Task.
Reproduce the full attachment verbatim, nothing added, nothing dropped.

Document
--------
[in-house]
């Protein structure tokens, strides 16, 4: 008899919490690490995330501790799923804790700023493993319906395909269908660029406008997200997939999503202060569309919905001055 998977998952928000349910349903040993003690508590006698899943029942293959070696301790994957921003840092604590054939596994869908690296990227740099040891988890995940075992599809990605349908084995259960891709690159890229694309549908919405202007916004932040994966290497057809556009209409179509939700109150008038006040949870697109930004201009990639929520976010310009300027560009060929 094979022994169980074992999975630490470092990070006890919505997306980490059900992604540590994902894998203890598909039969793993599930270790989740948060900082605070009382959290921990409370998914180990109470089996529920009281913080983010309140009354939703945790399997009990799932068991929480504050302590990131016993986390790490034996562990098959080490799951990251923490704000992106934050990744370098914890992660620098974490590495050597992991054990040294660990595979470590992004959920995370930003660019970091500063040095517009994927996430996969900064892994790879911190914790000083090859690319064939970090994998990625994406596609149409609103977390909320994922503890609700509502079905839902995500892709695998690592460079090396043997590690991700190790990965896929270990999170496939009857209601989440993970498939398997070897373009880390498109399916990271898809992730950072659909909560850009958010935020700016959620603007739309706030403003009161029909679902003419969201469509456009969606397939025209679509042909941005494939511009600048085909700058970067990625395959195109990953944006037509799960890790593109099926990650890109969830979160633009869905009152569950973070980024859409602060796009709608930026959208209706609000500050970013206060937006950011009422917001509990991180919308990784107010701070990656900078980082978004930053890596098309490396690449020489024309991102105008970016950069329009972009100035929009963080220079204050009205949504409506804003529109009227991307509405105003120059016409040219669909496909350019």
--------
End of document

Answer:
[in-house]
């Protein structure tokens, strides 16, 4: 008899919490690490995330501790799923804790700023493993319906395909269908660029406008997200997939999503202060569309919905001055 998977998952928000349910349903040993003690508590006698899943029942293959070696301790994957921003840092604590054939596994869908690296990227740099040891988890995940075992599809990605349908084995259960891709690159890229694309549908919405202007916004932040994966290497057809556009209409179509939700109150008038006040949870697109930004201009990639929520976010310009300027560009060929 094979022994169980074992999975630490470092990070006890919505997306980490059900992604540590994902894998203890598909039969793993599930270790989740948060900082605070009382959290921990409370998914180990109470089996529920009281913080983010309140009354939703945790399997009990799932068991929480504050302590990131016993986390790490034996562990098959080490799951990251923490704000992106934050990744370098914890992660620098974490590495050597992991054990040294660990595979470590992004959920995370930003660019970091500063040095517009994927996430996969900064892994790879911190914790000083090859690319064939970090994998990625994406596609149409609103977390909320994922503890609700509502079905839902995500892709695998690592460079090396043997590690991700190790990965896929270990999170496939009857209601989440993970498939398997070897373009880390498109399916990271898809992730950072659909909560850009958010935020700016959620603007739309706030403003009161029909679902003419969201469509456009969606397939025209679509042909941005494939511009600048085909700058970067990625395959195109990953944006037509799960890790593109099926990650890109969830979160633009869905009152569950973070980024859409602060796009709608930026959208209706609000500050970013206060937006950011009422917001509990991180919308990784107010701070990656900078980082978004930053890596098309490396690449020489024309991102105008970016950069329009972009100035929009963080220079204050009205949504409506804003529109009227991307509405105003120059016409040219669909496909350019």